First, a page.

I’ve made a slight change to the schedule: this month we’ll be talking about body diversity. In this post, I’ll talk about writing fat characters, and in my next, I’ll touch on physical difference and disfigurement as a continuation of our disability discussion. (We’ll do class difference in August.)

As with disability, bodily difference is often used in fiction to signify either villainy or “sidekick” status. Very rarely does a fat person get to be the hero. (Think Samwell Tarly at the beginning of Game of Thrones–though I do have to say I’ve been pleased with the way Sam has been given his own story/ journey over the course of the series, as well as a love interest. He’s become a hero in his own right, but for a while he was definitely Jon Snow’s sidekick.)


Sarah Hollowell in “Writing Fat Characters”  (stop reading this and go read her blog!) writes,

I want to see a fat girl go on an adventure. I want her to go to Faerie and be just as tempted by fairy food as anyone else and not think about the calories. I want her to ride dragons and steal magical artifacts and seduce a pirate captain (I really like pirates, can you tell?). I want a fat guy to get into a sword fight over a lady’s honor and win. I want him to defend a castle, or be the best mage in the land.

More than anything, I want to have fat protagonists in YA and have them be treated as more than their fat. I want it to be a fact of their character – they are fat – and then that’s it. Their entire lives don’t revolve around them being fat. It doesn’t run their life and it certainly doesn’t ruin their life. Can we just have that? Please?

Sarah offers the following guidelines for (thin) authors wanting to write fat characters:

  • If you’re skinny, don’t write about what it’s like to be fat. Instead:
  • Take any story you’d give to a skinny character and give it to a fat character.
  • Use “fat” instead of “plump” and “chubby.” Avoiding the word “fat” implies fatness is something to be ashamed of.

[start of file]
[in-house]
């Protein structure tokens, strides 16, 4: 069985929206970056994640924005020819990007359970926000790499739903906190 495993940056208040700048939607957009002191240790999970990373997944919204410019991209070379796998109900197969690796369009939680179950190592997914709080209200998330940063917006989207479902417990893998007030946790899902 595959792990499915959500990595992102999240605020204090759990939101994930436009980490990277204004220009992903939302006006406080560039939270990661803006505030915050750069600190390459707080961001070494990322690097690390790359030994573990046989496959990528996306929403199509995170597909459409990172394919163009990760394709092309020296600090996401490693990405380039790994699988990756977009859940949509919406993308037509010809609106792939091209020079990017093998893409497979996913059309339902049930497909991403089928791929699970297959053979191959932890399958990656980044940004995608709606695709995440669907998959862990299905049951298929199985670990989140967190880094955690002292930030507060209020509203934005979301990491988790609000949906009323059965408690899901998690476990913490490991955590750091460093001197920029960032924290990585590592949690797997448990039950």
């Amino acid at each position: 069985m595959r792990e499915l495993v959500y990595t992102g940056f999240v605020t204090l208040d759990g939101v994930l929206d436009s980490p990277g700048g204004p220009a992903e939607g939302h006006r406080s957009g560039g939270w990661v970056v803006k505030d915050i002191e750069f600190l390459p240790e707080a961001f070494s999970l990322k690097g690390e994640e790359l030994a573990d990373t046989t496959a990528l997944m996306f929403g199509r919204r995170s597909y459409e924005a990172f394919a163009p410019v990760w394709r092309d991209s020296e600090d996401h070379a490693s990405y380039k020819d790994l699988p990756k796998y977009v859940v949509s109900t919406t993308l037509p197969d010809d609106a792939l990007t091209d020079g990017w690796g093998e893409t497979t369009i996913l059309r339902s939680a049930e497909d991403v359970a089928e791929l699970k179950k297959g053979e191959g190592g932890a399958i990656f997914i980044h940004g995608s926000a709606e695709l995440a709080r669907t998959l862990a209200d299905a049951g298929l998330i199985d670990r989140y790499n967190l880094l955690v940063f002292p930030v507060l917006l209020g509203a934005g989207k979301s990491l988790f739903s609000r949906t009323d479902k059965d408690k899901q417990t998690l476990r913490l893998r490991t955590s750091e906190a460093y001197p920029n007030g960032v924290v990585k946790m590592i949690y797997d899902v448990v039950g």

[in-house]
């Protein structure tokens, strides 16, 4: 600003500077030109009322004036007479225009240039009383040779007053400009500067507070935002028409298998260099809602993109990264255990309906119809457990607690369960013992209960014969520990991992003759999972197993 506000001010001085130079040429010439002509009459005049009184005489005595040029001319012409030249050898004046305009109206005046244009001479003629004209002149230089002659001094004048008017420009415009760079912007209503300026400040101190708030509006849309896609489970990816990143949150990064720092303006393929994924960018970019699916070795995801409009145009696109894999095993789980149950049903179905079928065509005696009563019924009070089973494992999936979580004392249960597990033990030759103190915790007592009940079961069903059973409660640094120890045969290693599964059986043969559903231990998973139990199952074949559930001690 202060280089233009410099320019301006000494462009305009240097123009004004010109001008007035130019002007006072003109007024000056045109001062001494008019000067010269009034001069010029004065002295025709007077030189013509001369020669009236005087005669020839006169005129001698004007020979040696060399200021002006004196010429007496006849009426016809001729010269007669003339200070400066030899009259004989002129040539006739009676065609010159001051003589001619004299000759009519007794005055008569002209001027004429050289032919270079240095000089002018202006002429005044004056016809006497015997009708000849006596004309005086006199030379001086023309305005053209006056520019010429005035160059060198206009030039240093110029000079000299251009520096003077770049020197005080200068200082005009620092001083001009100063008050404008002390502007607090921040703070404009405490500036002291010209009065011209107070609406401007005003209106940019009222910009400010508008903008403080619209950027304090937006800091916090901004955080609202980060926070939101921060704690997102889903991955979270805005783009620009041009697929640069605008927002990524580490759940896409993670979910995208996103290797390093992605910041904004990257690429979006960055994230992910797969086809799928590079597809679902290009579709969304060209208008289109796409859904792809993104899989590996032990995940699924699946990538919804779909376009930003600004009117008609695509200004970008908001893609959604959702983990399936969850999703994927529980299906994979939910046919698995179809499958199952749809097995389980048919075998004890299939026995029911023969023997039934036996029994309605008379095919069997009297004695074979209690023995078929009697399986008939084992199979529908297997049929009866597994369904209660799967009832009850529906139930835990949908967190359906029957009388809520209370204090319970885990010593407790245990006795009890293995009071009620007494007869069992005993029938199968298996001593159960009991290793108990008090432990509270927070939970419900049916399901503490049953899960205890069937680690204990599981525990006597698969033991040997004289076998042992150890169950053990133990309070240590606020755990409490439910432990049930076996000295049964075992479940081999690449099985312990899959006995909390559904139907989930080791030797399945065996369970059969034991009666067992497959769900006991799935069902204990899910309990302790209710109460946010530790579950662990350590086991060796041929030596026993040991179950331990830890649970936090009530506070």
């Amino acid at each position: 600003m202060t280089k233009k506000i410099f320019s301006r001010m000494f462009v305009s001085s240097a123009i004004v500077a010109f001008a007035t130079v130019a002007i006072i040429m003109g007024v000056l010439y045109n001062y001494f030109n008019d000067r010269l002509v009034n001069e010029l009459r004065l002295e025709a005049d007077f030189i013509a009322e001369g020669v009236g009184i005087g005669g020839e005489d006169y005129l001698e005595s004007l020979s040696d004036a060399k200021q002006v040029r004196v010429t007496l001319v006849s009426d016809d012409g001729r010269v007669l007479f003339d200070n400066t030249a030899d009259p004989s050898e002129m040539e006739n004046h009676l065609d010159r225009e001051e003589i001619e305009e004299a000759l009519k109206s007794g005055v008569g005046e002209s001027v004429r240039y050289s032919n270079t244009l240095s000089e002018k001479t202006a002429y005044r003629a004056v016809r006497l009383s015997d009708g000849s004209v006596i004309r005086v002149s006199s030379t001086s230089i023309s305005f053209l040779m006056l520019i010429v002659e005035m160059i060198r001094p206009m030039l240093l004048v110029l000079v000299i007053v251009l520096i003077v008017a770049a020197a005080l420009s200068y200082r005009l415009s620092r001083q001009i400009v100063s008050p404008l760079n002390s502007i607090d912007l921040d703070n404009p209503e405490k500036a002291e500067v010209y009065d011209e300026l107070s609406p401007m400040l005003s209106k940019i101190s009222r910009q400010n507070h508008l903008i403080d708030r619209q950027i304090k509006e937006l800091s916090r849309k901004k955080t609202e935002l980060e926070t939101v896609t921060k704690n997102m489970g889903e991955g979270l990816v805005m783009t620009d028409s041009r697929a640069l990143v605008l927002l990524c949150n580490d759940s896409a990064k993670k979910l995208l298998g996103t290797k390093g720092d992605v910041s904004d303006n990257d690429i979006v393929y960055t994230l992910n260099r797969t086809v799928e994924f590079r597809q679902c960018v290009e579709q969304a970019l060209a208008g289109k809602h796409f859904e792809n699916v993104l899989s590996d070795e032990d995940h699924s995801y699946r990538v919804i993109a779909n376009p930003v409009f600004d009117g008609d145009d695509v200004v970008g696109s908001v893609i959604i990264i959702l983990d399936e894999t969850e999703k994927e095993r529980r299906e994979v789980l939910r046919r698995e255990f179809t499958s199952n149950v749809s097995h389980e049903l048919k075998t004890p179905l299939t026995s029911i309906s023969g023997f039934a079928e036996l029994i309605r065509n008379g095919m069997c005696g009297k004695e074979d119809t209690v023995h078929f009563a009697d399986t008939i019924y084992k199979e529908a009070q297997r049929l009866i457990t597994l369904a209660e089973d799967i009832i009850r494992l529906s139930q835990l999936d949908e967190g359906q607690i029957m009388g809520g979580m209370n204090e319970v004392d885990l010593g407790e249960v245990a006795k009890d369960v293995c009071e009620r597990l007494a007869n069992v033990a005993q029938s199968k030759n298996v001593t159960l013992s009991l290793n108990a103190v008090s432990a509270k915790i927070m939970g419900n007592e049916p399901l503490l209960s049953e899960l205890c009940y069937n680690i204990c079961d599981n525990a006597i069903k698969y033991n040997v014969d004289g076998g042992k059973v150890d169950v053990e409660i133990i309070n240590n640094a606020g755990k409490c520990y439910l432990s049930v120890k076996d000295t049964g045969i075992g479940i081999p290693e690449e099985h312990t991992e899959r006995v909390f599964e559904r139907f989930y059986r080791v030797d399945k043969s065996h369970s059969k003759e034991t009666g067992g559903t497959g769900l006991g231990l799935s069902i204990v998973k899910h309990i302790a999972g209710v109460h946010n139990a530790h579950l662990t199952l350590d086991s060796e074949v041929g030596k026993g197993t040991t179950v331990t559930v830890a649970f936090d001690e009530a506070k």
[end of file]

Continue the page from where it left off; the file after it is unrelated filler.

• Write all different kinds of fat people (intersectionality!) and avoid stereotypes.
  • Do your research and follow fat activists. (She lists a ton of great resources at the end of the post.)

She concludes, “One of the most radical things you can do is write a fat character who’s just living their fat life, going on adventures, and being happy in their own bodies.”

Call to Action

One of my favorite podcasters, Hannah McGregor, just started a new podcast called Secret Feminist Agenda. In her inaugural episode she talks about body acceptance and references the advice of Lindy West, who says, “Look at pictures of fat women on the Internet until they don’t make you uncomfortable anymore.” Hannah recommends some great Instagram accounts to follow (at about a minute in), so give her a listen and add some body positivity to your Instagram feed.

Previous Posts

Intro: Improving Representation in Literature

January: Understanding Identity and Representation

February: Acknowledging (and Battling) Colonialism, Marginalization, and Erasure

March: Writing Race and Ethnicity

April: Writing Gender

May: Writing Sexuality

June: Writing Disability

July: Writing Body Diversity

  • Writing Body Diversity